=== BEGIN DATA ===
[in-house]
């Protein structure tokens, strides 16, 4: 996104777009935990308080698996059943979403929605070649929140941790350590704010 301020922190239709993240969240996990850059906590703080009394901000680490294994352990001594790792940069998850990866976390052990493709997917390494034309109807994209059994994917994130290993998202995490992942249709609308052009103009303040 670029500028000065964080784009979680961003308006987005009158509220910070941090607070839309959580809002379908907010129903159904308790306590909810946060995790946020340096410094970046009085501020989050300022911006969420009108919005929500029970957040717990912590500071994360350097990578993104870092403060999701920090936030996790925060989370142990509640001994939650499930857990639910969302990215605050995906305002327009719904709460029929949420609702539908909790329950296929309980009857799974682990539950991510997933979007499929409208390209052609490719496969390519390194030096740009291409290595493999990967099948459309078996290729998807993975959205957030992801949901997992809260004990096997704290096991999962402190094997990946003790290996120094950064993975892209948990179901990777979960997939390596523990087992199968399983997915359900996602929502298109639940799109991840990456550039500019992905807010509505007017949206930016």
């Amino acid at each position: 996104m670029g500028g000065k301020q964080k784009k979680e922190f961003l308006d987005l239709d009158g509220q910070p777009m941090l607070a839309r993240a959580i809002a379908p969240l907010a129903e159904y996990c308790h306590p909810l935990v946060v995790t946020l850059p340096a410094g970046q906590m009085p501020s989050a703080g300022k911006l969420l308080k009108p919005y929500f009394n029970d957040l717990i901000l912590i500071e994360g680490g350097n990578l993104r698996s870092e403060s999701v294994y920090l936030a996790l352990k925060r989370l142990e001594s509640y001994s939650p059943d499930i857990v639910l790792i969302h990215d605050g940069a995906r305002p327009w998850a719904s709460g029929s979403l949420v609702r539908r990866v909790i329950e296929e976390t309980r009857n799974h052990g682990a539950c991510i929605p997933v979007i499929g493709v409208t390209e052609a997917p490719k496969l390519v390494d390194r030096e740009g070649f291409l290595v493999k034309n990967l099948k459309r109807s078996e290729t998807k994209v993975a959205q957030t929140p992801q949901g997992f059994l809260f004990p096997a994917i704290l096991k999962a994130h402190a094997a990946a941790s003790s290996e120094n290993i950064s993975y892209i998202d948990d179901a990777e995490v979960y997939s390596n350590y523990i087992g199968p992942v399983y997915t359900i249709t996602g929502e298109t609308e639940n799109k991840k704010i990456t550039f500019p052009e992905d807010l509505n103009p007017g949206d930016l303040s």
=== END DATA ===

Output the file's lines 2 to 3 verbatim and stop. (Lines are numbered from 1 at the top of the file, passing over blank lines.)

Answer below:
């Protein structure tokens, strides 16, 4: 996104777009935990308080698996059943979403929605070649929140941790350590704010 301020922190239709993240969240996990850059906590703080009394901000680490294994352990001594790792940069998850990866976390052990493709997917390494034309109807994209059994994917994130290993998202995490992942249709609308052009103009303040 670029500028000065964080784009979680961003308006987005009158509220910070941090607070839309959580809002379908907010129903159904308790306590909810946060995790946020340096410094970046009085501020989050300022911006969420009108919005929500029970957040717990912590500071994360350097990578993104870092403060999701920090936030996790925060989370142990509640001994939650499930857990639910969302990215605050995906305002327009719904709460029929949420609702539908909790329950296929309980009857799974682990539950991510997933979007499929409208390209052609490719496969390519390194030096740009291409290595493999990967099948459309078996290729998807993975959205957030992801949901997992809260004990096997704290096991999962402190094997990946003790290996120094950064993975892209948990179901990777979960997939390596523990087992199968399983997915359900996602929502298109639940799109991840990456550039500019992905807010509505007017949206930016």
């Amino acid at each position: 996104m670029g500028g000065k301020q964080k784009k979680e922190f961003l308006d987005l239709d009158g509220q910070p777009m941090l607070a839309r993240a959580i809002a379908p969240l907010a129903e159904y996990c308790h306590p909810l935990v946060v995790t946020l850059p340096a410094g970046q906590m009085p501020s989050a703080g300022k911006l969420l308080k009108p919005y929500f009394n029970d957040l717990i901000l912590i500071e994360g680490g350097n990578l993104r698996s870092e403060s999701v294994y920090l936030a996790l352990k925060r989370l142990e001594s509640y001994s939650p059943d499930i857990v639910l790792i969302h990215d605050g940069a995906r305002p327009w998850a719904s709460g029929s979403l949420v609702r539908r990866v909790i329950e296929e976390t309980r009857n799974h052990g682990a539950c991510i929605p997933v979007i499929g493709v409208t390209e052609a997917p490719k496969l390519v390494d390194r030096e740009g070649f291409l290595v493999k034309n990967l099948k459309r109807s078996e290729t998807k994209v993975a959205q957030t929140p992801q949901g997992f059994l809260f004990p096997a994917i704290l096991k999962a994130h402190a094997a990946a941790s003790s290996e120094n290993i950064s993975y892209i998202d948990d179901a990777e995490v979960y997939s390596n350590y523990i087992g199968p992942v399983y997915t359900i249709t996602g929502e298109t609308e639940n799109k991840k704010i990456t550039f500019p052009e992905d807010l509505n103009p007017g949206d930016l303040s």